by Anna Autilio
Lead, Environmental Educator
This summer, VINS was fortunate to welcome a whopping four new birds to the education team. We are excited to introduce you to them, and look forward to your meeting them eye-to-eye as raptor ambassadors!
When next you come to VINS, keep your eyes peeled for our tiniest educator yet! Miami arrived this summer all the way from Florida, where his nest tree was cut down by a logger and he arrived at a rehabilitation center blind in one eye. He is a “gray morph” Eastern Screech Owl, the same species as our “red morph” Screeches on exhibit, Virginia and Kentucky, just a radically different color. All the same, Miami is a tiny treasure, already getting quite used to the gigantic humans that move about his space and blinking at them incredulously.
The Red-shouldered Hawk is a species of Special Concern in New York state, meaning their population has been in decline but not so drastically as to warrant an Endangered status. But, as naturalist Rosalie Edge put it, “The time to protect a species is while it is still common”. Bred in captivity at the Cornell Raptor Program, some of Ithaca’s siblings were released into the wild to help bolster the New York population. She and one of her brothers were sent off to be education ambassadors, to help raise awareness of this fascinating and beautiful species. Ithaca is an energetic youngster, big even for a female hawk, and she loves sitting in the sun and watching chipmunks on the trail.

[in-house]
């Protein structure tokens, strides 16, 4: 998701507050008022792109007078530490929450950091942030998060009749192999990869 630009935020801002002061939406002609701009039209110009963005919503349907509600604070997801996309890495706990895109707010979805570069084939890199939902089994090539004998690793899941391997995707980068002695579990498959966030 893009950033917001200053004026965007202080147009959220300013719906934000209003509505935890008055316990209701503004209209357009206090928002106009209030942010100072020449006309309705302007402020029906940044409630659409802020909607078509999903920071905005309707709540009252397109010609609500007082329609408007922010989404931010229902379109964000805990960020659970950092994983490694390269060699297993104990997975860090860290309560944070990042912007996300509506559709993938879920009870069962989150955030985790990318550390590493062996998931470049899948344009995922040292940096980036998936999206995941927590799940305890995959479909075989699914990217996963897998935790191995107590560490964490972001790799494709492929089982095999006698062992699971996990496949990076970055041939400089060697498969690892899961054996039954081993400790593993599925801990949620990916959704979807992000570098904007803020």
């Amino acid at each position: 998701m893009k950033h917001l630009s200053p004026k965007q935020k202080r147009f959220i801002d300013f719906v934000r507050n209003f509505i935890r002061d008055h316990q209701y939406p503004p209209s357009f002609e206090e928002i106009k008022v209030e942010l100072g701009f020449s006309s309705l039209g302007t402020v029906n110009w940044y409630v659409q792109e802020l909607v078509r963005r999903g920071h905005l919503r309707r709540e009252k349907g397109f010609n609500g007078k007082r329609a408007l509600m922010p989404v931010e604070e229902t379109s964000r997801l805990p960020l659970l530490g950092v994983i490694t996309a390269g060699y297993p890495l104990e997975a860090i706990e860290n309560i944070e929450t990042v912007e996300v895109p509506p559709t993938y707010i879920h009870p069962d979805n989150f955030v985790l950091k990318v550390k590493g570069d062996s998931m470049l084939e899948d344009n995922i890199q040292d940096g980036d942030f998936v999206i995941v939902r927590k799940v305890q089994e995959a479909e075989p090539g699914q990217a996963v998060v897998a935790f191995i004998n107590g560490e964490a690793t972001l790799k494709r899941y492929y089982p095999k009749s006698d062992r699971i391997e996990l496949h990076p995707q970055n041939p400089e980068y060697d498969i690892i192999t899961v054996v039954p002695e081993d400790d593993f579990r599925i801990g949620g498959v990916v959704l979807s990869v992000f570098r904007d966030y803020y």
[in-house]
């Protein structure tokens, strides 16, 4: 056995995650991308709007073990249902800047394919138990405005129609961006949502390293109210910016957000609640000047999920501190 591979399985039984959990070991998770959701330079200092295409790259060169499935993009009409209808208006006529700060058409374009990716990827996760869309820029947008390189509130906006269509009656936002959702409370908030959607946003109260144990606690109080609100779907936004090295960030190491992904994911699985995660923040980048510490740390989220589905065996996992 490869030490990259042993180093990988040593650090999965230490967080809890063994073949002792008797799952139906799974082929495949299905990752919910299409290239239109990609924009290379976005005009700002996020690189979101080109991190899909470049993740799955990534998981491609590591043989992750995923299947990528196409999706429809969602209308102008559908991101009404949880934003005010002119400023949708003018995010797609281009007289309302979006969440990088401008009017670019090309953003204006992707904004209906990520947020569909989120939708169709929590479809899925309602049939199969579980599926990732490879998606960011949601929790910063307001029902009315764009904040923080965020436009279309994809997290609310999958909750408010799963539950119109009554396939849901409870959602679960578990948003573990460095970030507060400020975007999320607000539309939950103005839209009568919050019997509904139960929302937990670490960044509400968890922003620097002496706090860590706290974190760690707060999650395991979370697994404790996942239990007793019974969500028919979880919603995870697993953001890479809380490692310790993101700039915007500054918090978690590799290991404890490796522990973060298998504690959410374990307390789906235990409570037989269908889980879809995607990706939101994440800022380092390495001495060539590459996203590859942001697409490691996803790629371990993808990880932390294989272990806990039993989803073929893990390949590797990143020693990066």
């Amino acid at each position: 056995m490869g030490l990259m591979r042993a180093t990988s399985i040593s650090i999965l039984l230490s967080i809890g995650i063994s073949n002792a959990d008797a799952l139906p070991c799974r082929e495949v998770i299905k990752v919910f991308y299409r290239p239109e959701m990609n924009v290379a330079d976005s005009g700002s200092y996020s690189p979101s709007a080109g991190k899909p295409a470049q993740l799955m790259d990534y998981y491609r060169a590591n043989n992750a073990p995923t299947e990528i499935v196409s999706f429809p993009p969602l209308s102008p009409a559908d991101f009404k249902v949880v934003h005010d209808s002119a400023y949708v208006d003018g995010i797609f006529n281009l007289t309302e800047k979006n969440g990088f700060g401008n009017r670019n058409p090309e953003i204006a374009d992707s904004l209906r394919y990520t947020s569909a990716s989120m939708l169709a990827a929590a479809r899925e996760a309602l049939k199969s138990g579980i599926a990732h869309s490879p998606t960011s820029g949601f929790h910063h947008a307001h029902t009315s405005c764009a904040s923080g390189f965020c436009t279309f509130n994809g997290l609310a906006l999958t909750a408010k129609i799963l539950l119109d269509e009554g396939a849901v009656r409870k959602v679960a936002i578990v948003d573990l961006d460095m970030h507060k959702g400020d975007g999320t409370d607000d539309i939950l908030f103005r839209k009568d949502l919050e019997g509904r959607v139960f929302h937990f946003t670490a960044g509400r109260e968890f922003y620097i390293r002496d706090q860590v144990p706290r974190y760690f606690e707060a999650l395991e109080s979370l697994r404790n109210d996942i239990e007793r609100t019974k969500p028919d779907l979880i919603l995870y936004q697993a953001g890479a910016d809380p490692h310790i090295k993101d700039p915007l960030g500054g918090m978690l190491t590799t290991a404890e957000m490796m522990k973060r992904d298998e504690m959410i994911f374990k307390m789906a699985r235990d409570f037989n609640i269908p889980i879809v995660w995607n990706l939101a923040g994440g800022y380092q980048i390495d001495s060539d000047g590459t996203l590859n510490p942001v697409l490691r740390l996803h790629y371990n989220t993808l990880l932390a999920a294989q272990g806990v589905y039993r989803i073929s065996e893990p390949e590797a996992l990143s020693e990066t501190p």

Hawaii, the Peregrine Falcon
Hawaii was part of another educational raptor program in northern California before joining our flock. In 2008, he was found at a power plant in Nanakuli, Hawaii, having collided with something leaving permanent damage to his beak. Unable to feed himself properly, Hawaii was fitted with an artificial beak, but eventually grew back enough of his own beak to tear at meat - though he’s still a messy eater! Hawaii may look a bit like a bulldog with his massive underbite, but he is eager for food, playful, and fond of a bath.
Back in September, Carol Winfield, a wildlife rehabilitator near Burlington, found a box on her front porch. Inside was an adult American Kestrel--with jesses on. These leather straps around a bird’s legs are put on to help train and restrain captive birds, so this little guy had obviously been in someone’s care. The trouble is, it is illegal to raise raptors in captivity without a special permit, and Westford is otherwise healthy, but has no chance of being returned to the wild. Because of his strong familiarity with people, he will make a great educator, and will be a wonderful help in teaching visitors of VINS the importance of letting wild birds be - to fly free.
Who are you most excited to meet and learn about?